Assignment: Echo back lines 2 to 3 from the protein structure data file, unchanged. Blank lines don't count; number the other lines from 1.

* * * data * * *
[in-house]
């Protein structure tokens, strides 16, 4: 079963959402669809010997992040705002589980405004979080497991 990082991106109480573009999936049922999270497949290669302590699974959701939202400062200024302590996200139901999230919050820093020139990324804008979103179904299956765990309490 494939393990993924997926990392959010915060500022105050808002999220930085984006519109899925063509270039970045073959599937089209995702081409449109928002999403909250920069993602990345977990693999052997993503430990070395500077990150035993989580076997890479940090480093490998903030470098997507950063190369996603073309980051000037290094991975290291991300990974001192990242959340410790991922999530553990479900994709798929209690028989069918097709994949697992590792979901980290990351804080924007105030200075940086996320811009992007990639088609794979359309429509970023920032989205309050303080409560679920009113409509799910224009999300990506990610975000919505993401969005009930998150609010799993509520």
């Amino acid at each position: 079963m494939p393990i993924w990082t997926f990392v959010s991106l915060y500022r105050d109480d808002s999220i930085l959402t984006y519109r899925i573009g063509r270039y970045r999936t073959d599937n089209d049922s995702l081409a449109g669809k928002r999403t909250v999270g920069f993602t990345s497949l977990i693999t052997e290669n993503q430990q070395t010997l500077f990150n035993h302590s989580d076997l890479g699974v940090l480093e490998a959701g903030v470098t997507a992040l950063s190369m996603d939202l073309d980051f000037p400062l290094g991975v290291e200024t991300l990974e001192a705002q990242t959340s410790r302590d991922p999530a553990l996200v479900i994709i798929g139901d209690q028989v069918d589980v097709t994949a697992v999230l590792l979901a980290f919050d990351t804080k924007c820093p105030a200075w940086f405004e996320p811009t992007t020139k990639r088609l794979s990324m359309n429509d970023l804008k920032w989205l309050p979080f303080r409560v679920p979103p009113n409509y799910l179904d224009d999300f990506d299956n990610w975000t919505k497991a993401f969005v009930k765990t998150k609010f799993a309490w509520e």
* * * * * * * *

């Protein structure tokens, strides 16, 4: 079963959402669809010997992040705002589980405004979080497991 990082991106109480573009999936049922999270497949290669302590699974959701939202400062200024302590996200139901999230919050820093020139990324804008979103179904299956765990309490 494939393990993924997926990392959010915060500022105050808002999220930085984006519109899925063509270039970045073959599937089209995702081409449109928002999403909250920069993602990345977990693999052997993503430990070395500077990150035993989580076997890479940090480093490998903030470098997507950063190369996603073309980051000037290094991975290291991300990974001192990242959340410790991922999530553990479900994709798929209690028989069918097709994949697992590792979901980290990351804080924007105030200075940086996320811009992007990639088609794979359309429509970023920032989205309050303080409560679920009113409509799910224009999300990506990610975000919505993401969005009930998150609010799993509520």
């Amino acid at each position: 079963m494939p393990i993924w990082t997926f990392v959010s991106l915060y500022r105050d109480d808002s999220i930085l959402t984006y519109r899925i573009g063509r270039y970045r999936t073959d599937n089209d049922s995702l081409a449109g669809k928002r999403t909250v999270g920069f993602t990345s497949l977990i693999t052997e290669n993503q430990q070395t010997l500077f990150n035993h302590s989580d076997l890479g699974v940090l480093e490998a959701g903030v470098t997507a992040l950063s190369m996603d939202l073309d980051f000037p400062l290094g991975v290291e200024t991300l990974e001192a705002q990242t959340s410790r302590d991922p999530a553990l996200v479900i994709i798929g139901d209690q028989v069918d589980v097709t994949a697992v999230l590792l979901a980290f919050d990351t804080k924007c820093p105030a200075w940086f405004e996320p811009t992007t020139k990639r088609l794979s990324m359309n429509d970023l804008k920032w989205l309050p979080f303080r409560v679920p979103p009113n409509y799910l179904d224009d999300f990506d299956n990610w975000t919505k497991a993401f969005v009930k765990t998150k609010f799993a309490w509520e």